He added that bringing Demmel and his wife to Colorado for the 10th Group 70th Anniversary was an honor because of the role the couple plays in the unit’s history. Demmel’s legacy with American Soldiers goes back to when he was four years old and saw them eating at a restaurant in his village. When he turned 15, he apprenticed with a master carver, where he sanded his first Trojan horse. Demmel opened his own shop at 18 years old. A few years later, his shop caught the eye of a passing Green Beret. “They saw my window, and they came in and asked, ‘Can you make a plaque, or can you make a Special Forces Soldier?’” said Demmel. Orders started pouring in for Demmel’s hand carved creations, and they haven't slowed down, even though the 1st Battalion, 10th Special Forces Group (Airborne) moved from Bad Tölz to Stuttgart decades ago. As years have come and gone, orders have increased, as have the size of the projects he creates. Demmel now works almost exclusively for the Special Forces and other soldiers who keep him busy year-round. With over five-decades of experience under his belt, he is often asked when he is going to slow down. “First I said at 70 I’d stop, and then I said at 80 I’d stop,” said Demmel chuckling. It seems to take more effort for Demmel to carve as he ages. He now has to push more body weight onto a chisel to shape the wood. Age isn’t stopping him however, shavings continue to grace the workshop floor, and there is no sign of slowing down. This could be because his wife Christiane is setting the pace. She and Sebastian have been working in the shop together since their wedding more than 50 years ago. Christiane paints and stains pieces when they are done with shaping and sanding. She is also in charge of corresponding with customers, taking orders, and letting them know when they are ready. Sebastian said working with his wife is effortless and he doesn’t think he could have done it without her. “She also knows all the older American friends when they come,” said Demmel.
“Christiane may be more in touch with the American women than I am with their husbands.”
Creating masterpieces is just a part of Demmel’s purpose. In almost every nook and cranny of his shop are pictures of him with friends who commission his art. He never misses a chance to open his home to American Soldiers.
“You can tell he really cherishes the relationship with the 10th Group,” said Dorsh. “The Demmel’s are some of the greatest people I've had the opportunity to know.”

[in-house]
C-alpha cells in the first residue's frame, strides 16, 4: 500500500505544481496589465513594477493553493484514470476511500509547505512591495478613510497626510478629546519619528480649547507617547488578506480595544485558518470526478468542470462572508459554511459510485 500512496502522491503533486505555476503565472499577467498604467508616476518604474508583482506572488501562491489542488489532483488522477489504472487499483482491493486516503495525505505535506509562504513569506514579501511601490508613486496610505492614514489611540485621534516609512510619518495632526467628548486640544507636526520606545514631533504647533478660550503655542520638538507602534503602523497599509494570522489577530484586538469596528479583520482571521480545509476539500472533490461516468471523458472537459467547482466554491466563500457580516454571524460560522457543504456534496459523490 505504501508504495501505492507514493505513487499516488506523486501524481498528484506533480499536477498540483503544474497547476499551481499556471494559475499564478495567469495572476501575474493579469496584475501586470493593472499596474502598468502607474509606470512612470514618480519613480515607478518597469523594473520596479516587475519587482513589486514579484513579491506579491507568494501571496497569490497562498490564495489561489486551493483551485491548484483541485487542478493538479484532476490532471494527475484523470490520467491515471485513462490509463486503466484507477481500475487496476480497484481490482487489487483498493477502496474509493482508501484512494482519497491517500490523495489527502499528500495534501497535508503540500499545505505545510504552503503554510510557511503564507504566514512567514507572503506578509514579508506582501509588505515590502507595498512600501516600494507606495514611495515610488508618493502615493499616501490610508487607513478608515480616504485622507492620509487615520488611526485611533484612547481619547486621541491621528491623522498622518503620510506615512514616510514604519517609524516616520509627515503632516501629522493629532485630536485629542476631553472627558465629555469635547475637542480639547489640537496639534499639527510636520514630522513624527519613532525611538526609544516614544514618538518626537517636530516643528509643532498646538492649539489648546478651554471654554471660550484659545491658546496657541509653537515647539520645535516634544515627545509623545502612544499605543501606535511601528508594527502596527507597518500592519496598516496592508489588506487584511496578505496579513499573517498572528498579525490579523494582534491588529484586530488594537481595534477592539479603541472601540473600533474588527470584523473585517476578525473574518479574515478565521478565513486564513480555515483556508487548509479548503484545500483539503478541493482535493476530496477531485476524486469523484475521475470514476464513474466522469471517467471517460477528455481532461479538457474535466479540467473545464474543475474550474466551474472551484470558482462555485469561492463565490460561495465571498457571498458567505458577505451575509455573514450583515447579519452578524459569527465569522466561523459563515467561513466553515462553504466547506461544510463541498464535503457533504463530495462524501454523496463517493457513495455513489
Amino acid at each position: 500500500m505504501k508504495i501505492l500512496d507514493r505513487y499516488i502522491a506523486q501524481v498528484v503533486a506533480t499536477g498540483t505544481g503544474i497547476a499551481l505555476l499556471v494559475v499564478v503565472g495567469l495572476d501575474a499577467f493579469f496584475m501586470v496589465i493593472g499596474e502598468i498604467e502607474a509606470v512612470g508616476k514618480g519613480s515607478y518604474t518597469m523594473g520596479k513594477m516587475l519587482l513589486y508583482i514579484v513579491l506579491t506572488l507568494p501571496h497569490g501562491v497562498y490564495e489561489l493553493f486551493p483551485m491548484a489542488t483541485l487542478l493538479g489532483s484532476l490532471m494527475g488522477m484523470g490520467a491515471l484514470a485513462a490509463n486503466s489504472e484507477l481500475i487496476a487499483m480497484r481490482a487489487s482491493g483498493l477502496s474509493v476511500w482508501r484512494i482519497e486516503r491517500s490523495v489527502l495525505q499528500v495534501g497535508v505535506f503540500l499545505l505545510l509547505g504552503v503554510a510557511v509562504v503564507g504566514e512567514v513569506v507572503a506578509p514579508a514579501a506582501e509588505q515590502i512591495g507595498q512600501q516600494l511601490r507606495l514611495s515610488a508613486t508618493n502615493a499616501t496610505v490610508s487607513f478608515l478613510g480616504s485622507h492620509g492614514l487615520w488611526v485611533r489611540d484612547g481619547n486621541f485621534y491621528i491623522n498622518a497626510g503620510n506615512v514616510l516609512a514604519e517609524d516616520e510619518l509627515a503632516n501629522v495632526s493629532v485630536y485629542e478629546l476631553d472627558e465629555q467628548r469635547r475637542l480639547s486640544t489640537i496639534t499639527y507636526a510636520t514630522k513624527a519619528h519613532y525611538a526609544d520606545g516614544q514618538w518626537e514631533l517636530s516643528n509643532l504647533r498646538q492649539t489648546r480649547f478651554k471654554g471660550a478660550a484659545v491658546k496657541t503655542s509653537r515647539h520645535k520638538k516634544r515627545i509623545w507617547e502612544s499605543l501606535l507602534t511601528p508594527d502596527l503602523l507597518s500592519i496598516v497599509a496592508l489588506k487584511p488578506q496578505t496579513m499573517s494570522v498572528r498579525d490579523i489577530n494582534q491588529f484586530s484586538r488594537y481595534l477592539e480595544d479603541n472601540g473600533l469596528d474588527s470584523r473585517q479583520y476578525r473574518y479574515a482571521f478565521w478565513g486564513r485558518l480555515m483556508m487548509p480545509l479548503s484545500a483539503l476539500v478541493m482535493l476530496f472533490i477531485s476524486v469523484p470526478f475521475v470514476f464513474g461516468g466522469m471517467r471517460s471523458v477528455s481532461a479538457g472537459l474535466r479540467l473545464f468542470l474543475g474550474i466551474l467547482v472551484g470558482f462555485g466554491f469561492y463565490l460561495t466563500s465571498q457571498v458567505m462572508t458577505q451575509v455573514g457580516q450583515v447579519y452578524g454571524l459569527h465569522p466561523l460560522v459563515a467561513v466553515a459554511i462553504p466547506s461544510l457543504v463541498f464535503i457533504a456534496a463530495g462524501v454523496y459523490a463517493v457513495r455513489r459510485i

Green Berets are earned by U.S. Army Special Forces Soldiers and are awarded after completing a rigorous assessment and selection process. Demmel’s continued service and partnership with these professionals led him to earn an Honorary Green Beret presented by Lt. Gen. Francis Beaudette, then commander of United States Army Special Operations Command. Beaudette said that the greatest gift he received throughout his career was a hand carved Demmel memento. Demmel was touched that the man who made him an Honorary Green Beret sought him out at Fort Carson, when he was made an Honorary Original. Beaudette initially met the Demmels when he was stationed in Stuttgart. There was a time when Sebastian was in poor health and not producing at his normal rate, and Beaudette sent a couple of soldiers to Demmel’s home to wish him well with a gift that Sebastian added to his collection. “I was very sick for a short time,” said Demmel. “They sent two soldiers, and they brought me a get-well card.” In addition to his life’s work, Demmel has built lasting friendships along the way. Each year a group of Special Forces veterans travel across the globe to meet up and spend time with him. The “Snow Bros”, as they are fondly called, have continued this tradition for more than 20 years, creating a bond that transcends military service, woodworking, and international waters.
The relationships and recognition are a reflection of the time, care, and hard work the Demmels have spent with the Special Forces community. A fact that leaves Sebastian beaming as he admires the numerous photos and treasures illustrating decades of friendship enshrined in his workshop.